A big part, indeed,  the most important part, of my work is preaching.  The best sermons are always rooted in Scripture and flow from an exposition of the meaning.  However, it is good communication to find culturally meaningful ways to communicate this truth.  To that end I’ve been playing around for several years with a sermon series that is based on the titles of popular, mostly retro, songs.  I’ve written this before.

Retro Songs Make Great Sermon Titles

More Retro Songs Make Great Sermon Titles

But today I’ve got some new songs that I might incorporate.

1.  “Changes” by David Bowie.  The key line from the song that will preach well is “time may change me, but I can’t change time.”  It is ontologically true that we change and that the world changes.  The sermon could illustrate the different ways that that church and theology have adjusted through the years and then prognosticate how it needs to further adapt.  And then, in a brilliant twist, the sermon can go to Hebrews 13:8, “Jesus Christ is the same yesterday and today and forever.”  So much about us changes, but the one universal constant is Christ.

2.  “We are the Champions” by Queen.  Text:  Romans 8:37.  Motif:  God is with us, therefore regardless of circumstances we have victory.  Purpose:  To move hearers to live in the confident assurance that we have victory over evil and sin.  Yeah, I definitely think that will preach.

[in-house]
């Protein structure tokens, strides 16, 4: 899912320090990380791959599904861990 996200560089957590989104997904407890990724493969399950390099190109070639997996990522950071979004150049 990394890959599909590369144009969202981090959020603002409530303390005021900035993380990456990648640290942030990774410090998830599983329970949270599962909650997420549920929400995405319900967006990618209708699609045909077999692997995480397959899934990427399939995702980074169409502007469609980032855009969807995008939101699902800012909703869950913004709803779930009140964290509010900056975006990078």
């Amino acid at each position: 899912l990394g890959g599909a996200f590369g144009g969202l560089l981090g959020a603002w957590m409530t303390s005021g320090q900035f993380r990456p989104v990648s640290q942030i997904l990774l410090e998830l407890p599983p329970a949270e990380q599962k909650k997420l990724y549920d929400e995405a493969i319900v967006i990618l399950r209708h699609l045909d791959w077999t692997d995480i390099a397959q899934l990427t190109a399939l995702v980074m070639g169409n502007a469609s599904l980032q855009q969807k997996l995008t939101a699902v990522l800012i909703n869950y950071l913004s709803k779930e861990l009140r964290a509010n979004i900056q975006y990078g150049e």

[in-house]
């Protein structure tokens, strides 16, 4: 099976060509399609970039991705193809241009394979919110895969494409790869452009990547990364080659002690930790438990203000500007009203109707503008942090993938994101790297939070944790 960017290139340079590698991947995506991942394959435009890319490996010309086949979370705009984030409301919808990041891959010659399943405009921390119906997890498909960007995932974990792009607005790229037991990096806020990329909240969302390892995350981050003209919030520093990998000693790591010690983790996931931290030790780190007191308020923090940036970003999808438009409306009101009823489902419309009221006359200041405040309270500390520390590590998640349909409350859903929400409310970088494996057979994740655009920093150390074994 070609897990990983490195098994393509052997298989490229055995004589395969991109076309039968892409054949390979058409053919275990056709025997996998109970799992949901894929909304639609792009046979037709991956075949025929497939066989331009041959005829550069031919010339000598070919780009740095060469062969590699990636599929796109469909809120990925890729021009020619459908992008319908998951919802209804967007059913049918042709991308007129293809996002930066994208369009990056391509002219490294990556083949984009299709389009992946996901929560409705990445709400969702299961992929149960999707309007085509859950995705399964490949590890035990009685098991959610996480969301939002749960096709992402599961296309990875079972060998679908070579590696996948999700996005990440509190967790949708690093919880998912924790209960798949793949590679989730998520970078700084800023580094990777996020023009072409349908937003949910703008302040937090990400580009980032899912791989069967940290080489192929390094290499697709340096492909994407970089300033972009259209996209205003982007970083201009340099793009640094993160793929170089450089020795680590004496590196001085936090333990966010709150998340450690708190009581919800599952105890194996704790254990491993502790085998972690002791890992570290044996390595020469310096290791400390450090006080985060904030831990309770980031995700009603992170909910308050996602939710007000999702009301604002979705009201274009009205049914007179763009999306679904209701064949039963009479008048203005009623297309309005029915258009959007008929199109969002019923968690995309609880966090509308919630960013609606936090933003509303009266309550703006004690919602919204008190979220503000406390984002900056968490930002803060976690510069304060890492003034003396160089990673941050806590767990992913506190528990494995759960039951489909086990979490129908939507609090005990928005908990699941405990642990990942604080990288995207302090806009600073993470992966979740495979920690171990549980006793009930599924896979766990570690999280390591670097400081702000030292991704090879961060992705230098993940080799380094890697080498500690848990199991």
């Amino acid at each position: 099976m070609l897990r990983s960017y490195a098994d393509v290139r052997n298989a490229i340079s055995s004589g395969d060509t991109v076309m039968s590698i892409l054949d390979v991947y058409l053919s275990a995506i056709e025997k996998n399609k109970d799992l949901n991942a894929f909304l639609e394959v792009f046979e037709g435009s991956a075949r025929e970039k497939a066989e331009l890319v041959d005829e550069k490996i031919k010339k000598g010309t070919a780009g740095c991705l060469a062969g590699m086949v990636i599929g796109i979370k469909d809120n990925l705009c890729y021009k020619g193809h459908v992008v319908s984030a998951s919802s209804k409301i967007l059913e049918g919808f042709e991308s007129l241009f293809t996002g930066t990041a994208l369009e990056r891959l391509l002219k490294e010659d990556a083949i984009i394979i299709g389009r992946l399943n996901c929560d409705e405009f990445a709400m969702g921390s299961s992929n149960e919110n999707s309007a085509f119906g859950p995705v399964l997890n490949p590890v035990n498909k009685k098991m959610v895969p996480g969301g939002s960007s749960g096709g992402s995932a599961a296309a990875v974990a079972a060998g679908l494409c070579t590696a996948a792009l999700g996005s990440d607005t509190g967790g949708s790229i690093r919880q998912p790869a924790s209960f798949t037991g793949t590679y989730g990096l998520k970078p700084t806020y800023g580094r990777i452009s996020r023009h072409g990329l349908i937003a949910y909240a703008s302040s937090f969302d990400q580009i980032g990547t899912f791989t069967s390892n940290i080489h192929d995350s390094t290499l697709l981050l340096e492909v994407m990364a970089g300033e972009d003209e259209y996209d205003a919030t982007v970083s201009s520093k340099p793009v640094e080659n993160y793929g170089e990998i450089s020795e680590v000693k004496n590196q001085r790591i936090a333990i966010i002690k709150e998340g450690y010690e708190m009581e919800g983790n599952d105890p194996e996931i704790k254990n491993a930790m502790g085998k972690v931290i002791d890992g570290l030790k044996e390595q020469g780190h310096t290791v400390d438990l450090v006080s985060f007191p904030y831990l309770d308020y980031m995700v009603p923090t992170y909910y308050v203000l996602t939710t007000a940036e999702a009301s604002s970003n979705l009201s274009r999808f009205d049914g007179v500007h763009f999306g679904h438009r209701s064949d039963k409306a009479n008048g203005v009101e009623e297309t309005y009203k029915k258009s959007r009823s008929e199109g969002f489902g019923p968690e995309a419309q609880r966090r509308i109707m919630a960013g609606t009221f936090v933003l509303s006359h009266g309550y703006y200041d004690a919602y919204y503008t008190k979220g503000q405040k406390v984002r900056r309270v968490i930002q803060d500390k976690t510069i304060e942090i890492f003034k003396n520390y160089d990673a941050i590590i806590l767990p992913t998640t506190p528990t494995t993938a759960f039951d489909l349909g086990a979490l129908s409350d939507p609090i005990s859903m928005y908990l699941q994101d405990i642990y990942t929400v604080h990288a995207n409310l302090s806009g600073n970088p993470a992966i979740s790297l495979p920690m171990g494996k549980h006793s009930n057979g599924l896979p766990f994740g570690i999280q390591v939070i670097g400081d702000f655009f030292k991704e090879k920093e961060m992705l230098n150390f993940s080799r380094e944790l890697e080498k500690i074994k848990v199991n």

3.  “Don’t Go Breaking My Heart” by Elton John and Kiki Dee.  I am very ashamed that when I hear this song on the oldies station, for some reason it always makes me smile.  I think the sermon could pivot in one of two ways.  One way it could go is to highlight the phrase “don’t go breaking my heart” from the perspective of God.  When we sin or walk away from him we are breaking his heart.  It could also pivot on the concept of loving one another–from say, 1 John 4.  By neglecting our responsibility to the church and the Kingdom of God we are breaking hearts.

4.  “Pretty Woman” by Roy Orbison.  I know what you’re thinking, WHAT?  But pay attention–The sermon would be some kind of exposition of Proverbs 31.  Then it would finish with the biblical definition of beauty–an inward beauty rooted in integrity, modesty, commitment, industry, and above all, a deep spiritual and rich love of Christ.  That is true beauty that lasts forever and cannot be bought in a jar.

5.  “Can’t Buy Me Love” by the Beatles.  Alright, now I’m just cheating and piling up.  I actually used this on Sunday to open my sermon about resurrecting our financial lives.  I didn’t use it to build the entire sermon, but I certainly could have.  What is interesting to me about the Beatles is the wealth of sermonic ideas in their lyrics.  They were not particularly spiritual in their early songs, but they were relational.

As you consider my songs, please notice that there are no Guns-N-Roses, U2, or Led Zeppelin entries.  I also want you to notice that there are no ’80’s songs.  That means I kind of worked hard on this one, because as a Gen X’er the 80’s is my native tongue, but these are from the 60’s and 70’s my friend and I did it without the Doors or CCR.  See how hard I worked, all for you.